In 2015, a Mets team like that won the damn pennant, thanks in large part to deadline acquisition Yoenis Céspedes spending a crucial month as a vengeful offensive deity. That deal, like the one that the Mets wound up making at the deadline for the electric and baffling Cubs shortstop Javy Báez, was both bold and something of a half-measure—the Mets gave up one of their best offensive prospects in return, and the Cubs paid Báez’s salary through the end of this season, at which point he would become a free agent. The Mets were by all accounts adamant about not adding to the payroll at the deadline, and so wound up making a deal that kept open the possibility of a 2015-style dream season—Báez is absolutely the sort of star who could become an avenging godhead for three or four decisive weeks—without actually increasing the likelihood of that outcome. If it worked, as it might very well have worked, that would be super. If it didn’t, it wouldn’t have cost the team anything but, uh, its best outfield prospect. All the people within the organization whose jobs depend seemingly entirely upon projecting a grouchy sort of trying could point grouchily to the trade as proof that they had more or less tried. The absence of MLB’s second, later, waiver-specific trade deadline meant that no additional fine-tuning moves would be possible; the determination not to add payroll, even at minimal trade cost, guaranteed that Báez would represent the team’s sole significant roll of the dice.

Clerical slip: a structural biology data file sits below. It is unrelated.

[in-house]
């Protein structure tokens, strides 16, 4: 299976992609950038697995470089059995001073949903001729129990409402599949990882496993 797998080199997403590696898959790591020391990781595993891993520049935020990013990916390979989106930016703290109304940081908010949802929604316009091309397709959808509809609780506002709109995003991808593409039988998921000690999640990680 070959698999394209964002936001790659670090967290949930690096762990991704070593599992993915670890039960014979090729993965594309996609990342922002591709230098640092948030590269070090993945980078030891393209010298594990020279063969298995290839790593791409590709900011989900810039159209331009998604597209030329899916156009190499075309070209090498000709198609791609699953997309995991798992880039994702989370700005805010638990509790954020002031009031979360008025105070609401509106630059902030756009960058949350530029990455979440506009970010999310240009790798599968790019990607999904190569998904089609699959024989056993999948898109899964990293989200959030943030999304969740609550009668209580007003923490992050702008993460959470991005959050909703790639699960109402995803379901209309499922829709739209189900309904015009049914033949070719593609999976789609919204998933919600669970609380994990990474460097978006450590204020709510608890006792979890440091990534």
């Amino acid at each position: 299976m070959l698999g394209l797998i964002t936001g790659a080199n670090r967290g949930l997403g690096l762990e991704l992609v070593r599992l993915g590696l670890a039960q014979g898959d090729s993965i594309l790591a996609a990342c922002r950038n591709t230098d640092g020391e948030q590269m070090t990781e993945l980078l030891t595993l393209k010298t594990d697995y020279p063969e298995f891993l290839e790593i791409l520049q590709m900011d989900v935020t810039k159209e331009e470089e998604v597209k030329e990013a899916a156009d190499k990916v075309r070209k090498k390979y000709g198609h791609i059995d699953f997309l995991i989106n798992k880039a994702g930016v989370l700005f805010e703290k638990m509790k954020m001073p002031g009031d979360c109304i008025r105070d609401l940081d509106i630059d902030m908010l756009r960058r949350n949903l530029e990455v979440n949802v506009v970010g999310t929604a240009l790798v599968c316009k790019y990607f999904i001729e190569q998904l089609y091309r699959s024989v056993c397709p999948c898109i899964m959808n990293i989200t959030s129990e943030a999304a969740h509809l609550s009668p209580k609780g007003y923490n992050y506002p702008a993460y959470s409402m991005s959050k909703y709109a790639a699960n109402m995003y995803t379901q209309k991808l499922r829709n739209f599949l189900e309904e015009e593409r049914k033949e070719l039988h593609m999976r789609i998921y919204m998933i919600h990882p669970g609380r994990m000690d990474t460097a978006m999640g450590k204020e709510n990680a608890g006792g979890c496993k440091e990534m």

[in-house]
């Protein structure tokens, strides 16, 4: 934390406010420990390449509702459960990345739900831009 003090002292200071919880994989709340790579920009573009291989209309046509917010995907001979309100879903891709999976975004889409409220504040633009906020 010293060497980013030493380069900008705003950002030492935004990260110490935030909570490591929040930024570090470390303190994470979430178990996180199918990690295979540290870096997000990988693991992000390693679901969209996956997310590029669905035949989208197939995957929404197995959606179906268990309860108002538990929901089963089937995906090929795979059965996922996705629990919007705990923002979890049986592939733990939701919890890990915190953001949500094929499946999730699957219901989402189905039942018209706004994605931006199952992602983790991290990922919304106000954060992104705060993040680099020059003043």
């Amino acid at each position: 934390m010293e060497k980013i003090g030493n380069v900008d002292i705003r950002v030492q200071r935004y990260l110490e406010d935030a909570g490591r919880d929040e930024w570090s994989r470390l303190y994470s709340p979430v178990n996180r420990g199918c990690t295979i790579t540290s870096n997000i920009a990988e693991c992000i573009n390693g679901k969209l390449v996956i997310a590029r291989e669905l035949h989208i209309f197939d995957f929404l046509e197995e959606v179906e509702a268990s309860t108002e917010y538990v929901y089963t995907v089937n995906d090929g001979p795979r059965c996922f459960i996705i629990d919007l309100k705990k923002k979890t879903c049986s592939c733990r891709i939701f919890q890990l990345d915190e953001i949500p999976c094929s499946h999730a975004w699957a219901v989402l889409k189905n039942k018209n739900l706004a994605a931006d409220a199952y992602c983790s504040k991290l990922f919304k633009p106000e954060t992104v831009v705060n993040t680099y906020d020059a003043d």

On Sunday, Báez delivered a performance that was perfectly characteristic of his time with the Mets, and of the broader Javy Báez experience—he struck out twice on wild and vicious swings at pitches that were not really anywhere near the strike zone, lined out to short, and also hit an awe-inspiring 444-foot homer into the second deck so loud and mean that the pitcher started making Tim Robinson faces the moment the ball left Báez’s bat. It gave the Mets a lead that they would not relinquish, and they won for the fourth time in their last 16 games. A thought that I have kept coming back to after Báez revealed after the game that the team’s new thumbs-down celebration was designed to spite the home fans that have booed them during an abject collapse that has left the team seven-and-a-half games back in the NL East, and then after the team issued a huffy statement effectively taking the side of those booing fans, is that the trade deadline was just one month ago.